Creative Commons’ Response to Wikimedia Foundation’s WIPO Observer Application Being Blocked

Yesterday, we were disappointed to learn that the Wikimedia Foundation’s application for observer status at the World Intellectual Property Organization (WIPO) was blocked due to opposition by China for the second time after its initial application in 2020. Creative Commons has been an accredited observer at WIPO since 2005. WIPO is the UN agency that … Read More “Creative Commons’ Response to Wikimedia Foundation’s WIPO Observer Application Being Blocked”

A New Era of Open? COVID-19 and the Pursuit for Equitable Solutions

In response to the COVID-19 pandemic, Creative Commons published an article titled, “Now Is the Time for Open Access Policies—Here’s Why” in March 2020. We felt it imperative to underscore the importance of open access, specifically open science, in times of crisis. A lot has changed since March of last year and it’s important to … Read More “A New Era of Open? COVID-19 and the Pursuit for Equitable Solutions”

Our Response To Canada’s Copyright Term Extension Consultation

On 29 January 2020, the Canadian federal government introduced Bill C-4, “An Act to Implement the Agreement between Canada, the United States of America and the United Mexican States” (CUSMA).1 The bill includes a proposal to extend copyright’s term of protection2 by 20 years, moving it from “life of the author + 50 years” (the … Read More “Our Response To Canada’s Copyright Term Extension Consultation”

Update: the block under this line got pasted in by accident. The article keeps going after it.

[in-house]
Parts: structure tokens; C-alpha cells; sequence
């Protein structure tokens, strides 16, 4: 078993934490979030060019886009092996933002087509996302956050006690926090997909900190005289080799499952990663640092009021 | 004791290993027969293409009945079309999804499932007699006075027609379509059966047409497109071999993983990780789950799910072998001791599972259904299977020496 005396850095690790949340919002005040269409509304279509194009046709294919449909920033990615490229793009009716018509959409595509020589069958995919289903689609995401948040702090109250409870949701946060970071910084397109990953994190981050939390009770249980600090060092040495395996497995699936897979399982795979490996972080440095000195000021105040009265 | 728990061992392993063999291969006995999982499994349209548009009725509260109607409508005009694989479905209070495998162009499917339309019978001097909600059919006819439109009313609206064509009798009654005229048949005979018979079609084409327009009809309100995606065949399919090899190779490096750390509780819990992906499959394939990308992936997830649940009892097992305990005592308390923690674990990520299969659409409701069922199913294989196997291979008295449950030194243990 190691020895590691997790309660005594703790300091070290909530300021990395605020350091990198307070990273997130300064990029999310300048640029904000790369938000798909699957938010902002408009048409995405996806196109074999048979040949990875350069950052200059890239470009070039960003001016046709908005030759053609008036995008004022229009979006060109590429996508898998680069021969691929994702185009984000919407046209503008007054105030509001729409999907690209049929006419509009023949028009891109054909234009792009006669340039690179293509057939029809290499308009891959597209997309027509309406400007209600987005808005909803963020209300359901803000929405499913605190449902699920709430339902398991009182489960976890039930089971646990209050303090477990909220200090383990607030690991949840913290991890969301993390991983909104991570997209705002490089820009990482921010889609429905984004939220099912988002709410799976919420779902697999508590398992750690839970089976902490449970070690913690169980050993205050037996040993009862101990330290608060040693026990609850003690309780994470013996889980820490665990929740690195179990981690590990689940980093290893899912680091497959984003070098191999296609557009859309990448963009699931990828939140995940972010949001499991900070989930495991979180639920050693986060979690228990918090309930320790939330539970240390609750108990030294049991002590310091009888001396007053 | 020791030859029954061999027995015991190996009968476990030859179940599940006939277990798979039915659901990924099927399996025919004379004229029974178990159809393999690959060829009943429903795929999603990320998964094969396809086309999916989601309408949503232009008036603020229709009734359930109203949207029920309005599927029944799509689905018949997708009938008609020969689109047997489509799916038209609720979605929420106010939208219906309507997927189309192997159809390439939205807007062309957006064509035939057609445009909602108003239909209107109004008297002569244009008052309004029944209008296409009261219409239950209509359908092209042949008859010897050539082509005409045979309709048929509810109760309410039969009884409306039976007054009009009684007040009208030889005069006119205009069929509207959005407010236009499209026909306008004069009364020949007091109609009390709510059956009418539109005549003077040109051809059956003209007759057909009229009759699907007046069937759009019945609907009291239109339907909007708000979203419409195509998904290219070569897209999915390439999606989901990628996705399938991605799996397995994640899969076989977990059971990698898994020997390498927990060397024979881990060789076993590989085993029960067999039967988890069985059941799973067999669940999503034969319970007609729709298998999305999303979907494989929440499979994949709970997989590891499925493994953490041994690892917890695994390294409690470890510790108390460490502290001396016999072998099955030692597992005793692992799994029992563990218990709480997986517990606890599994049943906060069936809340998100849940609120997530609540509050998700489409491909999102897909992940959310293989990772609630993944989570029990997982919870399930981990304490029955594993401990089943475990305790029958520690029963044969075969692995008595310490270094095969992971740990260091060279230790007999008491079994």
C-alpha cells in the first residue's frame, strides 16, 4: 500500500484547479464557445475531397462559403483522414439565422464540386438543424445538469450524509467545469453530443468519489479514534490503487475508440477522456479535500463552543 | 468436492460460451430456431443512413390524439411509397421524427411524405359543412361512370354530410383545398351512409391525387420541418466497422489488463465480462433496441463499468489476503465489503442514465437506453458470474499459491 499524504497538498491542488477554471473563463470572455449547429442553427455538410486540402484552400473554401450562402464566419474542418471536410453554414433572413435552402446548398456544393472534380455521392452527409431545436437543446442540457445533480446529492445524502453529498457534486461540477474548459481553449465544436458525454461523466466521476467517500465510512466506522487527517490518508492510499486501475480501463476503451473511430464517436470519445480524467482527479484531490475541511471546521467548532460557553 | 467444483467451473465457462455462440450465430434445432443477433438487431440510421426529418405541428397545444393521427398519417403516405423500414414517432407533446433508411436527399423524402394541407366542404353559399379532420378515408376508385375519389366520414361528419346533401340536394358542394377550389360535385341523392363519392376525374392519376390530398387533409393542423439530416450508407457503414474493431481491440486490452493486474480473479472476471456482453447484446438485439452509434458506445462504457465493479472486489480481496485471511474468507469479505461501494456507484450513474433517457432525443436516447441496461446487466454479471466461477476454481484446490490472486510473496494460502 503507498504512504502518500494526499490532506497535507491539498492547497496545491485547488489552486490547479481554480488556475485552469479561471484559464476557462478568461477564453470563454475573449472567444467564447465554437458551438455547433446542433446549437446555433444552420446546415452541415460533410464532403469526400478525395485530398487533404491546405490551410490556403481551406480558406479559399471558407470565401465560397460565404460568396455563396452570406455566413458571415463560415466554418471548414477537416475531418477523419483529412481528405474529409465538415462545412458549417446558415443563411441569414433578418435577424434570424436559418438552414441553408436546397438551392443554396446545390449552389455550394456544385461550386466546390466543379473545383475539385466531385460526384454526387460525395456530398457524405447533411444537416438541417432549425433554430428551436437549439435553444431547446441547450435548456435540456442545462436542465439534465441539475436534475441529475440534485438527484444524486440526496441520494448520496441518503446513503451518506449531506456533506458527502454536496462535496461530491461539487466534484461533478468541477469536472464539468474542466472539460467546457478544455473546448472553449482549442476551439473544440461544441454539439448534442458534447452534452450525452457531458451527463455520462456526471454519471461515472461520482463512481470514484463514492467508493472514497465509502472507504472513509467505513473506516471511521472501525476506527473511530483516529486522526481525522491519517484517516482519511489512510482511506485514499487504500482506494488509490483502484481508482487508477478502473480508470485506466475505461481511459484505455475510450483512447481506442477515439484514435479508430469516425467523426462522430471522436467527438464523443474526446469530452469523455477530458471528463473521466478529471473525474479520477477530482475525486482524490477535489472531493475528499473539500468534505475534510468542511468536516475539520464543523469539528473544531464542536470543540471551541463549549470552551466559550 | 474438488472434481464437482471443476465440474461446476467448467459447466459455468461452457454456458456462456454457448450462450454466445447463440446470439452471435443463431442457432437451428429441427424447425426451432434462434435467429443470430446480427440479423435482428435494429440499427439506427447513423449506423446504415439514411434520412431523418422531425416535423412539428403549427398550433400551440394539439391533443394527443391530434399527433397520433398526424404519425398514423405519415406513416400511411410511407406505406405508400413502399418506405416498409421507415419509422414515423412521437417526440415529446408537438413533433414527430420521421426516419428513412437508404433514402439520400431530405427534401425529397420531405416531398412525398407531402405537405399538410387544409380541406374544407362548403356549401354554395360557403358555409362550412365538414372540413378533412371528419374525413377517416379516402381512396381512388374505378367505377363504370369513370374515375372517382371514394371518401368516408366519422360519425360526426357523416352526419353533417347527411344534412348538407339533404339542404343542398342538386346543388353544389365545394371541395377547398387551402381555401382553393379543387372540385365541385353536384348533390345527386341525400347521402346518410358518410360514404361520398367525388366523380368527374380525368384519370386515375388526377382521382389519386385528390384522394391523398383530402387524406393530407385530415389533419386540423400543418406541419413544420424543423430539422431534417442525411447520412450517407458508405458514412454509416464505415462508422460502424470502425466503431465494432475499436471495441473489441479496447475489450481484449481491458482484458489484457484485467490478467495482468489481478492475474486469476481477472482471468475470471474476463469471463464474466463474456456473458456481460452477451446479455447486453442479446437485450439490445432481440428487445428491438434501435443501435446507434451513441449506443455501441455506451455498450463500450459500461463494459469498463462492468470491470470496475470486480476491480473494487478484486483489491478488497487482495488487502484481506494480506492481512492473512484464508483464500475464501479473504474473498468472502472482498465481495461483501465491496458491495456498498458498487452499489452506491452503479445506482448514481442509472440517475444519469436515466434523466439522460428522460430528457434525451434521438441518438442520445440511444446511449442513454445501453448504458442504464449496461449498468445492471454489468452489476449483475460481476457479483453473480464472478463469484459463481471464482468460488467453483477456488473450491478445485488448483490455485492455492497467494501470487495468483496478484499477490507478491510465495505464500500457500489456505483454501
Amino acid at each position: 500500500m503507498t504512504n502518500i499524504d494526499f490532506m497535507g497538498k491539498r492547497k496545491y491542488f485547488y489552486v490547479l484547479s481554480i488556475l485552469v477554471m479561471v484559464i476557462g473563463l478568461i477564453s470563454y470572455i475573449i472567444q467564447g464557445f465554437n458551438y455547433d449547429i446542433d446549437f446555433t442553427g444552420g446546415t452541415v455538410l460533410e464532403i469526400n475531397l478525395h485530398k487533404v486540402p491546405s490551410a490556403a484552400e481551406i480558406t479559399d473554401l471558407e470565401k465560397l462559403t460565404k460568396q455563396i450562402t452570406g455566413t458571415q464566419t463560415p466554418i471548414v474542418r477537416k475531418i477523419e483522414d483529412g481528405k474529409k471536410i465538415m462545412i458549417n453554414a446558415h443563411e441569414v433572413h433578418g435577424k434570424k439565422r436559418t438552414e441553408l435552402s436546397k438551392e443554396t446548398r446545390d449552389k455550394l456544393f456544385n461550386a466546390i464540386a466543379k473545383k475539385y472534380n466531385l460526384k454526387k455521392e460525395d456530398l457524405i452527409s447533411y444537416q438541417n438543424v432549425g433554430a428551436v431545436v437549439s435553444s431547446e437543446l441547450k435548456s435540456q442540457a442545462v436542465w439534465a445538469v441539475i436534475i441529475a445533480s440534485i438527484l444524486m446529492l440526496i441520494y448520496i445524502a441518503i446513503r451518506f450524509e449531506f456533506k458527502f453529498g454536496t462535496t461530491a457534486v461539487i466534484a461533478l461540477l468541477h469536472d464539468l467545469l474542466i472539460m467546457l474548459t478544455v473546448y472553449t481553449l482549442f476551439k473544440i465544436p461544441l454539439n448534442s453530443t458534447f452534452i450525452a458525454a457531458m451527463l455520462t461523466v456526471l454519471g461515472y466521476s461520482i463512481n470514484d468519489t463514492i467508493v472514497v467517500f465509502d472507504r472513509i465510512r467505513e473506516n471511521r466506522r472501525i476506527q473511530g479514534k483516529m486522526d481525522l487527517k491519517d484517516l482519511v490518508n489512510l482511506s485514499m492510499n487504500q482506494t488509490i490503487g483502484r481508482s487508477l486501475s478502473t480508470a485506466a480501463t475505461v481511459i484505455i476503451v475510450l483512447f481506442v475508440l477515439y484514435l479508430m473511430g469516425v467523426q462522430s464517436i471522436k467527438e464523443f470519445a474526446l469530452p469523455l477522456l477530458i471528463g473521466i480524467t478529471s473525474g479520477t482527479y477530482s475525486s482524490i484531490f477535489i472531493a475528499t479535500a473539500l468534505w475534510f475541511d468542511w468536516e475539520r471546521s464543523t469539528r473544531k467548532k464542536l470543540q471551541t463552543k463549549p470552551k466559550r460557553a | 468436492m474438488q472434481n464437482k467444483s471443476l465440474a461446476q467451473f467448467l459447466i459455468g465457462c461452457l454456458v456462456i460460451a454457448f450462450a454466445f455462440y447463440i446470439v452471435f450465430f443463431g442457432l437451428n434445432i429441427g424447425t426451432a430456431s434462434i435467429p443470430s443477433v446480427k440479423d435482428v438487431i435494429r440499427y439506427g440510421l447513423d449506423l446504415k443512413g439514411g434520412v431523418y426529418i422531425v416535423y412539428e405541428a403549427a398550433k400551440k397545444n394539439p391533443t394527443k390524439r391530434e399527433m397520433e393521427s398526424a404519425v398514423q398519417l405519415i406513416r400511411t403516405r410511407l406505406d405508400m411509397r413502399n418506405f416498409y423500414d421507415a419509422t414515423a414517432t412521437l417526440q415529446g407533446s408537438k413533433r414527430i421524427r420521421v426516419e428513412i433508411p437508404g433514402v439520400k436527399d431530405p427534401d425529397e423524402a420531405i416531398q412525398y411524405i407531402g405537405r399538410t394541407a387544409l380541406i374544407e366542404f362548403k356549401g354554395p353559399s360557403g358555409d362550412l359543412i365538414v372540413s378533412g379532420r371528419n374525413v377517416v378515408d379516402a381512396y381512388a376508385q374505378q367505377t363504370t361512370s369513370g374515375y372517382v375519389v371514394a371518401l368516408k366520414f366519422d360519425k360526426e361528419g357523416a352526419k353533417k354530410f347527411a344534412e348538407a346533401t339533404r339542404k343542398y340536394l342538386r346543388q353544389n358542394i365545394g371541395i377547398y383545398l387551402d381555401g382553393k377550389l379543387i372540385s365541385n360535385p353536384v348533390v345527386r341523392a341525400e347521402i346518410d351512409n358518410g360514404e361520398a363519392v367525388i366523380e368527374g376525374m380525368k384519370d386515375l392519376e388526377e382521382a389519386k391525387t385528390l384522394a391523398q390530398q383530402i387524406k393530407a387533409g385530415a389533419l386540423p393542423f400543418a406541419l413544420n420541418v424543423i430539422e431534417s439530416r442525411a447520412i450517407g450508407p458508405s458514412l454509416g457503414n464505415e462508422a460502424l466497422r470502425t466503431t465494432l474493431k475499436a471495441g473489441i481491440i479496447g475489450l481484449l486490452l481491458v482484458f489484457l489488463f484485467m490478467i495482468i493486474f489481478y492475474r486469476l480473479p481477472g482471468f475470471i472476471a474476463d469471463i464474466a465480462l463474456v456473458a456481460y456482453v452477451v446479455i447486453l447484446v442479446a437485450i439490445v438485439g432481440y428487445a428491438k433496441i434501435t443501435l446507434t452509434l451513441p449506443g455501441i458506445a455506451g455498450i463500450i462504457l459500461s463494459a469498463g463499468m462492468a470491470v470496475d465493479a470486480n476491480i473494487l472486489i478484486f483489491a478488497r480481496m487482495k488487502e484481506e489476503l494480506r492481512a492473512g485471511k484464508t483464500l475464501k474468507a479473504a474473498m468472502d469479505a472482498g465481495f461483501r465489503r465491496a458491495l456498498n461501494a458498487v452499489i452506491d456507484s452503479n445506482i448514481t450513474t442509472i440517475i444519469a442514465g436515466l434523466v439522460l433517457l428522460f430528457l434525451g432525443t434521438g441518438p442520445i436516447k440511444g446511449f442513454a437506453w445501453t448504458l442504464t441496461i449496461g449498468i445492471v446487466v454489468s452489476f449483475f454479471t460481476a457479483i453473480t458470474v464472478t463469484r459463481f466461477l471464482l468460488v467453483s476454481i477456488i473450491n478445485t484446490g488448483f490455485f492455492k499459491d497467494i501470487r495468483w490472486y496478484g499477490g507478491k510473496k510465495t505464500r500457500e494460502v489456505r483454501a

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Should CC-Licensed Content be Used to Train AI? It Depends.

Developments in artificial intelligence (AI) raise several questions when it comes to the use of copyright material and Creative Commons-licensed content in particular.1 One of them is whether CC-licensed content (e.g. photographs, artworks, text, music, etc.) should be used as input to train AI. To get a sense of the various views on this question, … Read More “Should CC-Licensed Content be Used to Train AI? It Depends.”

Creative Commons Joins the American University’s Efforts to Promote the International Right to Research

American University Washington College of Law (AUWCL) has received a three-year grant of $3.8 million from Arcadia, a charitable fund of Lisbet Rausing and Peter Baldwin, for its Program on Information Justice and Intellectual Property (PIJIP). The project will study changes needed in international copyright policy to ensure equity in the production of and access … Read More “Creative Commons Joins the American University’s Efforts to Promote the International Right to Research”

We’re Against Digital Rights Management. Here’s Why.

We at Creative Commons (CC) have long disagreed with the use of digital rights management (DRM) and technological protection measures (TPMs) in the open environment. We believe that DRM and TPMs should not be used to control, limit, prevent or otherwise affect activities and uses allowed under CC licenses’ terms. Plainly, DRM and TPMs are … Read More “We’re Against Digital Rights Management. Here’s Why.”